Recent Updates

  • US: Consumer Credit, Wholesale Trade (Jun), Employment Situation (Jul)
  • Global Sector PMI (Jul)
  • International Surveys: WMA Investor Outlook Survey (Jul)
  • Mauritius: CPI (Jul)
  • more updates...

Economy in Brief

U.S. Small Business Optimism Fell Further to Near All-time Low; Pricing At All-time Low
by Tom Moeller January 13, 2009

According to the National Federation of Independent Business (NFIB), small business optimism fell hard last month. The index level of 85.2 was down 3.0% month-to-month and it followed the slight 0.3% November uptick. The latest was the lowest since early 1980 and it was the second lowest level on record.

During the last ten years there has been a 49% correlation between the level of the NFIB index and the two-quarter change in real GDP.

The percentage of firms planning to raise prices fell to 3%, the lowest on record. The percentage of firms actually raising prices fell into negative territory and the reading was the lowest since early 2002. During the last ten years there has been a 69% correlation between the y/y change in the producer price index and the level of the NFIB price index.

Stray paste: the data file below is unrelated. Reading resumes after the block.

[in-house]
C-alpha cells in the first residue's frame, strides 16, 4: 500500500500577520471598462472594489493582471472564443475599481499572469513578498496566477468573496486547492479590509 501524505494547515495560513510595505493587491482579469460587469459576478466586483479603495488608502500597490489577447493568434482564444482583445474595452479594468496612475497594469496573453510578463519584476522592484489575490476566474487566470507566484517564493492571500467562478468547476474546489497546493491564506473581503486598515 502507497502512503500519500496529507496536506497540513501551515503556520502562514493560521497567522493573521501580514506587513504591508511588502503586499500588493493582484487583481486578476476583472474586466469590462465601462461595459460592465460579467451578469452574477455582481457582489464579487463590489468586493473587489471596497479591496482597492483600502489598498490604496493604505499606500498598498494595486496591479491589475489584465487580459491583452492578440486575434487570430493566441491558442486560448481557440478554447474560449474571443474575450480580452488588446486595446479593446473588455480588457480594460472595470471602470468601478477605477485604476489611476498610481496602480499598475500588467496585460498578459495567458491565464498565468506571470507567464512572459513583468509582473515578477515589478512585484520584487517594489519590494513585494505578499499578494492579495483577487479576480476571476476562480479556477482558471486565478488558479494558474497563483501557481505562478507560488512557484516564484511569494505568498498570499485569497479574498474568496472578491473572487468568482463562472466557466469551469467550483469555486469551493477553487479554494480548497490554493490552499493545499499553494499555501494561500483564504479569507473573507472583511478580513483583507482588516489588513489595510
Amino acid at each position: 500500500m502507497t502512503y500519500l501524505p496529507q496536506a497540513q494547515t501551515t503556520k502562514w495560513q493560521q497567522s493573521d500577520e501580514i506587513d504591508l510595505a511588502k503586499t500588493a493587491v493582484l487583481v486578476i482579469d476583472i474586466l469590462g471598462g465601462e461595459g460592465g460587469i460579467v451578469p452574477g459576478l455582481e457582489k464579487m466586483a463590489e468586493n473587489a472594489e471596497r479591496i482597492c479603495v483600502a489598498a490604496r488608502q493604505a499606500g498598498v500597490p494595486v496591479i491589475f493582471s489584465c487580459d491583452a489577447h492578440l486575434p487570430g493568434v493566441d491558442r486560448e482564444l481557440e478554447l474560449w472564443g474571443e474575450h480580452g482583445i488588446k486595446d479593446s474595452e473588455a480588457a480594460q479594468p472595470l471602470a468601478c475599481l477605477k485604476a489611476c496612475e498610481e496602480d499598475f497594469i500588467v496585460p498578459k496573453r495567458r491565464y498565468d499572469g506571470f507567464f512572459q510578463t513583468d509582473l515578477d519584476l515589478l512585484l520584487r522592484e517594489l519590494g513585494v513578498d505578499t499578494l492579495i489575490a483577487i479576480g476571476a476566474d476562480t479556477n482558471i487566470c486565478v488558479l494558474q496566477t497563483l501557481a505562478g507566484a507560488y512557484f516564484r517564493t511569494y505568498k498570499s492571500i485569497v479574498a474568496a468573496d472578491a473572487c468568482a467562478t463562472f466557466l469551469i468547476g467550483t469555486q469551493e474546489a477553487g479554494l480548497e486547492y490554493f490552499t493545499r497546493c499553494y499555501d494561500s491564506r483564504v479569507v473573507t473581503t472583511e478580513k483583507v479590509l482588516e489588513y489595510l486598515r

The percentage expecting the economy to improve fell to near the lows of earlier this year. The percentage reporting that now is a good time to expand the business was stable at 7%, near the lowest since 2003. During the next 3-6 months, plans for capital spending dropped sharply to near the lowest level since 1975.

The percentage planning to raise employment fell further into negative territory while the percentage of respondents with one or more job openings remained at 14%, the least since 1992. During the last ten years there has been a 71% correlation between the NFIB employment percentage and the y/y change in nonfarm payrolls.

The percent expecting credit conditions to ease fell slightly and remained near its lowest level since 1980. The percent expecting higher real sales in six months fell to near the lowest since 1980.

The largest, single most important problems seen by business were poor sales (27%), taxes (20%), inflation (7%), insurance cost and availability (10%) and government requirements (8%).

About 24 million businesses exist in the United States. Small business creates 80% of all new jobs in America.

The NFIB figures can be found in Haver's SURVEYS database.

Nat'l Federation of Independent Business December November Y/Y 2008 2007 2006
Small Business Optimism Index (SA, 1986=100) 85.2 87.8 -9.9% 89.8 96.7 98.9
large image